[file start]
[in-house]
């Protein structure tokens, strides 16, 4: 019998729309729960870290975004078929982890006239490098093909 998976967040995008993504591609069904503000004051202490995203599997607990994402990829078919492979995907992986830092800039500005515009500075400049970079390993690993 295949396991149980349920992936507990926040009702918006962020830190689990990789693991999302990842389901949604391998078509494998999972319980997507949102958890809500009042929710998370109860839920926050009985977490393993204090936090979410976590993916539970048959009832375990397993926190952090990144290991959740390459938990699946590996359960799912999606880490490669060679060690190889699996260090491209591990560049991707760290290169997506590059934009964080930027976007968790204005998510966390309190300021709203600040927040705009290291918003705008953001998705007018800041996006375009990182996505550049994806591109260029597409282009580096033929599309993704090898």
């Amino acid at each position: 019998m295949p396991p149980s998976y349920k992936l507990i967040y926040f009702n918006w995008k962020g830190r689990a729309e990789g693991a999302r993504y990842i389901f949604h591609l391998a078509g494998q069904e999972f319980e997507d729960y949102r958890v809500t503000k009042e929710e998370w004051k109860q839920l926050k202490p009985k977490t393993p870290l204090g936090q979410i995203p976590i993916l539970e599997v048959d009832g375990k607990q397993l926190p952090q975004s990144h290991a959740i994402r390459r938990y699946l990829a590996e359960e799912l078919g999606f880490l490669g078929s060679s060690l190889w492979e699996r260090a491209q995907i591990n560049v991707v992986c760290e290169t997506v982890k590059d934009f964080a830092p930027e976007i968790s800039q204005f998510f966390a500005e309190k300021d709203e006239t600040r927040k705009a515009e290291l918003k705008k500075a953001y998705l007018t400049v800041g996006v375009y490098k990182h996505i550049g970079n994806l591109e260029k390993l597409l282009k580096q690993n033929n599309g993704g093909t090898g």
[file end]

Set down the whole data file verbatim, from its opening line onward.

[in-house]
């Protein structure tokens, strides 16, 4: 019998729309729960870290975004078929982890006239490098093909 998976967040995008993504591609069904503000004051202490995203599997607990994402990829078919492979995907992986830092800039500005515009500075400049970079390993690993 295949396991149980349920992936507990926040009702918006962020830190689990990789693991999302990842389901949604391998078509494998999972319980997507949102958890809500009042929710998370109860839920926050009985977490393993204090936090979410976590993916539970048959009832375990397993926190952090990144290991959740390459938990699946590996359960799912999606880490490669060679060690190889699996260090491209591990560049991707760290290169997506590059934009964080930027976007968790204005998510966390309190300021709203600040927040705009290291918003705008953001998705007018800041996006375009990182996505550049994806591109260029597409282009580096033929599309993704090898």
């Amino acid at each position: 019998m295949p396991p149980s998976y349920k992936l507990i967040y926040f009702n918006w995008k962020g830190r689990a729309e990789g693991a999302r993504y990842i389901f949604h591609l391998a078509g494998q069904e999972f319980e997507d729960y949102r958890v809500t503000k009042e929710e998370w004051k109860q839920l926050k202490p009985k977490t393993p870290l204090g936090q979410i995203p976590i993916l539970e599997v048959d009832g375990k607990q397993l926190p952090q975004s990144h290991a959740i994402r390459r938990y699946l990829a590996e359960e799912l078919g999606f880490l490669g078929s060679s060690l190889w492979e699996r260090a491209q995907i591990n560049v991707v992986c760290e290169t997506v982890k590059d934009f964080a830092p930027e976007i968790s800039q204005f998510f966390a500005e309190k300021d709203e006239t600040r927040k705009a515009e290291l918003k705008k500075a953001y998705l007018t400049v800041g996006v375009y490098k990182h996505i550049g970079n994806l591109e260029k390993l597409l282009k580096q690993n033929n599309g993704g093909t090898g």